Reading the headlines today can cause a scary sense of hopelessness and impotence. Extreme natural disasters, explosive social and political unrest, and outright war in various locations across the globe, millions of displaced people as a result of both natural and human causes. These are complex, collective problems that affect us all. There is, however, purpose and hope that we can both create and sustain.

The UN has created the SDGs as a North Star – or, perhaps more properly, a North Constellation – that calls on all three sectors to engage toward a shared vision.

By keeping our eyes on this visionary constellation, we can see beyond the headlines to the ways in which we can create change. Every sector has a critical role to play, and the more we understand both the distinct power of each sector and our opportunity to engage, the more hopeful and powerful we will be.

My life’s work and certainly current focus at 1% for the Planet is on both elevating the scale and potency of the environmental nonprofit sector. At the same time, my inherent approach is to see both challenges and opportunities in terms of systems, and the interrelation of the parts composing a far greater whole. As we clean up from unprecedented hurricanes in the United States and Caribbean, as we grapple with multifaceted migrant crises across the globe, as we take steps toward changing our entire energy and transportation systems, as we increasingly understand that one child’s hunger is the distillation of one planet’s social/political/environmental problem, we have the opportunity to take action within the system.

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Photo Credit: 1% for the Planet

At 1% for the Planet, we do so through building giving partnerships within this complex system. We engage businesses and individuals across the globe to take actions every day and to make annual commitments to give to environmental nonprofits. We are a movement of changemakers. We seek to accelerate smart environmental giving as a way to create a system of partnerships and solutions that walk us toward the North Constellation of the SDGs and more broadly, that create a vital and thriving planet for future generations.

Nelson Mandela said, “there is no passion to be found in playing small.”

This couldn’t be more true at this moment – our planet, and our shared work to attain the SDGs and all that they represent, call on us to act with passion and to play big. An important way to do this is to fuel the nonprofit sector to create powerful impacts in all issue areas.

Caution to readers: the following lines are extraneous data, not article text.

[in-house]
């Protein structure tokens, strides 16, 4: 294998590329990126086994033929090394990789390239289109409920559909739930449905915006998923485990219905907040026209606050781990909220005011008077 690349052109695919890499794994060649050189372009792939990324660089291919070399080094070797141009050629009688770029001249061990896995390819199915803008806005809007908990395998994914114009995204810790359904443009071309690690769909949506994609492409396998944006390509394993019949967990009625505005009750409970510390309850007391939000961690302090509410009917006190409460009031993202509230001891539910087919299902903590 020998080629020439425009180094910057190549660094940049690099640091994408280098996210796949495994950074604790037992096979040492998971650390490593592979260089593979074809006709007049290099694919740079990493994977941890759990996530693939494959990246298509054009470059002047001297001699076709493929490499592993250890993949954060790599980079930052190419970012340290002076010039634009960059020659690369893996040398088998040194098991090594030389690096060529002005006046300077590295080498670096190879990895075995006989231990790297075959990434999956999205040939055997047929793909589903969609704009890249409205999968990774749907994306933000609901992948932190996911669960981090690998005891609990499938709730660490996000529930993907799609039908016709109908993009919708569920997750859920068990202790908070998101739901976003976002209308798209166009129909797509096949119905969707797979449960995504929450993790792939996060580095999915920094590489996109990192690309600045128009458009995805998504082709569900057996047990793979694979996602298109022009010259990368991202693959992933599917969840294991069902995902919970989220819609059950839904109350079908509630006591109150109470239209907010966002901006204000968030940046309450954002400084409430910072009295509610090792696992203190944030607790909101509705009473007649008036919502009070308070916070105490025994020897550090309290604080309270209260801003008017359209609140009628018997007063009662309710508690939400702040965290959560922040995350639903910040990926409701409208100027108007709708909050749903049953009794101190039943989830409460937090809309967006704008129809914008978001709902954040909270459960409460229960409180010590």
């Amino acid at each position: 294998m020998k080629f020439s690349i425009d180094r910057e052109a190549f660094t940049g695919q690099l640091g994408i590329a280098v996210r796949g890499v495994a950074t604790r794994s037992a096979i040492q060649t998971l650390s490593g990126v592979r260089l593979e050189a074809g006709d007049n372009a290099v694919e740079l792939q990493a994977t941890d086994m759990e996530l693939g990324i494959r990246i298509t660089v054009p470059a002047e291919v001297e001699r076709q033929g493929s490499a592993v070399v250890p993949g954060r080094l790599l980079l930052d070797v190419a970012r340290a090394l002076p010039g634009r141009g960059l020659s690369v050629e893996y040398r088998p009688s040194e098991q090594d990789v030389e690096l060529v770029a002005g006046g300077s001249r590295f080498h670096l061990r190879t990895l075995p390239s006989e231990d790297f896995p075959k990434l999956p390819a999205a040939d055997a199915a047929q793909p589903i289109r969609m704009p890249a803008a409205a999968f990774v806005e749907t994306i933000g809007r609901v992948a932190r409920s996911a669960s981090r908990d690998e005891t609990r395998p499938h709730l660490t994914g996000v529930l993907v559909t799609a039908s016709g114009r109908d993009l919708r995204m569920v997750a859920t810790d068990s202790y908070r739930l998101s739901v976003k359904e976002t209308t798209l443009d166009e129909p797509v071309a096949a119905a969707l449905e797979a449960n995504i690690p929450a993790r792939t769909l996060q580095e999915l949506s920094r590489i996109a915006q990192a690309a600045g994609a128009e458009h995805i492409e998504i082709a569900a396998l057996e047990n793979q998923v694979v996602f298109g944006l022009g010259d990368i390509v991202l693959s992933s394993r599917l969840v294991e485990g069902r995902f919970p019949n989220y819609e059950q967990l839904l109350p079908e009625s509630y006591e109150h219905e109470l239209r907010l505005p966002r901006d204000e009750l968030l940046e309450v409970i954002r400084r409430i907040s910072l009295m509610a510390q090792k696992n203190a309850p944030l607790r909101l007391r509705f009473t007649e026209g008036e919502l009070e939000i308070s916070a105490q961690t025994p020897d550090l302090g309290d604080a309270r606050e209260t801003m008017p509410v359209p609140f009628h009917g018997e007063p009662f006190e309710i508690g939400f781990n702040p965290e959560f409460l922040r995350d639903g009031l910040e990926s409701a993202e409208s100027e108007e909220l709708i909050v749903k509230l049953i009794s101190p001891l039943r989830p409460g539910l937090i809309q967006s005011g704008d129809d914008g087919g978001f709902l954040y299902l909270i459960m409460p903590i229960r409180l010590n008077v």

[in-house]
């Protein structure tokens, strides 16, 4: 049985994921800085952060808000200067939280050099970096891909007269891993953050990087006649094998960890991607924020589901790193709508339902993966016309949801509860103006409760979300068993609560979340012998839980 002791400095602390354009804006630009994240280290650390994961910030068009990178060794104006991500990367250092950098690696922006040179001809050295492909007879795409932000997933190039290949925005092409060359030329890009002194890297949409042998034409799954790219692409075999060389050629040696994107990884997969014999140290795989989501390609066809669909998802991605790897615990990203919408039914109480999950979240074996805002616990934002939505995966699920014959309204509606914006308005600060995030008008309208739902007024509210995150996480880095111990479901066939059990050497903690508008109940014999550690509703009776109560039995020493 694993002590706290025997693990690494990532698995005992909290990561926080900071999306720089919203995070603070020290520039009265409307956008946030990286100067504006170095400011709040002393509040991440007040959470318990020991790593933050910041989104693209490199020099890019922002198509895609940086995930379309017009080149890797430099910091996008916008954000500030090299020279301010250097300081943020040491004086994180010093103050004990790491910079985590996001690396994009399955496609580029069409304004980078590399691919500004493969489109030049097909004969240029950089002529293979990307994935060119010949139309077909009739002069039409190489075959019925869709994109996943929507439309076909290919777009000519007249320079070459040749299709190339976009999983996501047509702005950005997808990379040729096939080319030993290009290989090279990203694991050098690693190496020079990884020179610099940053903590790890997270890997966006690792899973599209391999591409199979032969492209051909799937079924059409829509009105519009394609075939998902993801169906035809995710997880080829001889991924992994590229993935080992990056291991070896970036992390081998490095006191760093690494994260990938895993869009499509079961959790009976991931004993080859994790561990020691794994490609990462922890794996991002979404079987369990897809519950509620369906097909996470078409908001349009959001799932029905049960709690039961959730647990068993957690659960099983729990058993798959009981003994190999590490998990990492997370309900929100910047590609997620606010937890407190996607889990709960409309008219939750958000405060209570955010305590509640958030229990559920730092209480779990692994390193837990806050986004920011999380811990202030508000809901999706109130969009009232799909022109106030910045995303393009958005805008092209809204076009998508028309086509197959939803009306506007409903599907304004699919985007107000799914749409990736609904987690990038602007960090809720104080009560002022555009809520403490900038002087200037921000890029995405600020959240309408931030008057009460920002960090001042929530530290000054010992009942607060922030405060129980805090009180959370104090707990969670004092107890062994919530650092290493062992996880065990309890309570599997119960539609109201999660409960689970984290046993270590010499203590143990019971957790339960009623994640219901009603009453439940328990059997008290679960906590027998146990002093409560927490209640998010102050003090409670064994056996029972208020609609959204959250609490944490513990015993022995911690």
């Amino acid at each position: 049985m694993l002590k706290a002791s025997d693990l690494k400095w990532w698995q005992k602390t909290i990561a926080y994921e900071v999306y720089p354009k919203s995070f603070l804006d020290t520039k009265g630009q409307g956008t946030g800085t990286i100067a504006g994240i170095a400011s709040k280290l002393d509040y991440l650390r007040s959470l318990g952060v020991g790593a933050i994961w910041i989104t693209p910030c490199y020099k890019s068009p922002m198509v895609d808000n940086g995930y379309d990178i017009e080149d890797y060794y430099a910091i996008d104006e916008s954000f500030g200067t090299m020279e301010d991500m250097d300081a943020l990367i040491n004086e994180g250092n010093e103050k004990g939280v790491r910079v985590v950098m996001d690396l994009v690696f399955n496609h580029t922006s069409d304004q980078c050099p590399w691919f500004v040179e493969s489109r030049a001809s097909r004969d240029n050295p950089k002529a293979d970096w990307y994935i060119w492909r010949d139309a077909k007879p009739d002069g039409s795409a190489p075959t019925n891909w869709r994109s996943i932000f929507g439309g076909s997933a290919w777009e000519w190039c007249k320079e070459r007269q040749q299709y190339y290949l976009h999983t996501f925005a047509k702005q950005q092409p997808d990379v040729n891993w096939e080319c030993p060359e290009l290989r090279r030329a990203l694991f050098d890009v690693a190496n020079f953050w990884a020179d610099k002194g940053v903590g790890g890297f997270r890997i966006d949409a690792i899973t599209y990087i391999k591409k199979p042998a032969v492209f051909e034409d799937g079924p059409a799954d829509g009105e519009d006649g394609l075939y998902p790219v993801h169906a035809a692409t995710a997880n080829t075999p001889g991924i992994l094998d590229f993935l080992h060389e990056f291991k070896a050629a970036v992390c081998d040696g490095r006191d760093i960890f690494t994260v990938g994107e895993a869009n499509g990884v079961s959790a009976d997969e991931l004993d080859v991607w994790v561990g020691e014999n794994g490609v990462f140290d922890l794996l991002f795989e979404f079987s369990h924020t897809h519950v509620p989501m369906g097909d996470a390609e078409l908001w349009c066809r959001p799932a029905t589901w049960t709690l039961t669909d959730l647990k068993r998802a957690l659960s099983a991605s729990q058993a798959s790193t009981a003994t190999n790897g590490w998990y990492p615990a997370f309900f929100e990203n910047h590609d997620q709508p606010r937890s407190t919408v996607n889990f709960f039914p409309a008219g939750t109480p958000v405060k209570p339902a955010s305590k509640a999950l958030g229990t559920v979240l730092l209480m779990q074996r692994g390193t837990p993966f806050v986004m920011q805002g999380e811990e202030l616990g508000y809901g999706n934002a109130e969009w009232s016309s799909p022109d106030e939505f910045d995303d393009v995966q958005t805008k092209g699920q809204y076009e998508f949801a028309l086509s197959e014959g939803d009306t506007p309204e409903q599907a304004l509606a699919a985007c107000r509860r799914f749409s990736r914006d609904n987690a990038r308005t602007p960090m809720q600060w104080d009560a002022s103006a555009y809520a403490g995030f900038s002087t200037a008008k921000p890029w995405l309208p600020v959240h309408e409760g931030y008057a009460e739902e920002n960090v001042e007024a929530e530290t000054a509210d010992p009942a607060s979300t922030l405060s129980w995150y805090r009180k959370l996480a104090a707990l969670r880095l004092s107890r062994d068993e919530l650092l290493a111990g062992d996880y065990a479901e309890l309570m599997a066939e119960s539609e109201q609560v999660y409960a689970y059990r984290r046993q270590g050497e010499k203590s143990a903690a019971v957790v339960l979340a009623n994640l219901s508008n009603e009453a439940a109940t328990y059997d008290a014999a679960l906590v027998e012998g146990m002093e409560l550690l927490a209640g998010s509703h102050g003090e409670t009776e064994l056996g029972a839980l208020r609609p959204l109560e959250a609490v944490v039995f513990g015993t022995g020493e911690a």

1% for the Planet recently released a new video highlighting its global momentum and individual membership opportunity, it can be found here.

Primary_Vertical_Logo_Color 1% for the Planet is a global movement inspiring businesses and individuals to support environmental solutions through annual membership and everyday actions. We advise on giving strategies, we certify donations, and we amplify the impact of our network.





About the Author /

Kate Williams is CEO of 1% for the Planet, a nonprofit environmental organization that leads a global network of businesses, nonprofits, and individuals working together for a healthy planet. Kate earned a BA at Princeton University where she majored in history, and an MS at the MIT Sloan School of Management. Kate lives in Vermont with her husband and two children.


  • Eric Bryant

    October 15, 2017

    You’re absolutely correct, Kate. Individual giving actually accounts for the vast majority of donated funds to NGOs and nonprofits. We wrote a blog post about the myths about who donates to nonprofits.

    For example, development directors often think that corporations and large companies donate the most money to nonprofits. But that isn’t true. Individuals actually give the most to charity, which is one reason that text to donate technology is so effective for nonprofits. The National Center for Charitable Statistics (NCCS) reported that the average household donated $2,520 to charity in 2015.

    You might also think that the well-to-do donate the most to charity. But this is also not totally true. People with incomes below $100,000 actually donate a greater percentage of their gross income to charity than do those with incomes between $100-$200K (the percentage jumps up again when income exceeds $200K). So, if you’re thinking against a text to donate because you feel you’re in a region of lower income people, don’t let that discourage you, as household income is not necessarily a gauge of donation willingness.

    Read more: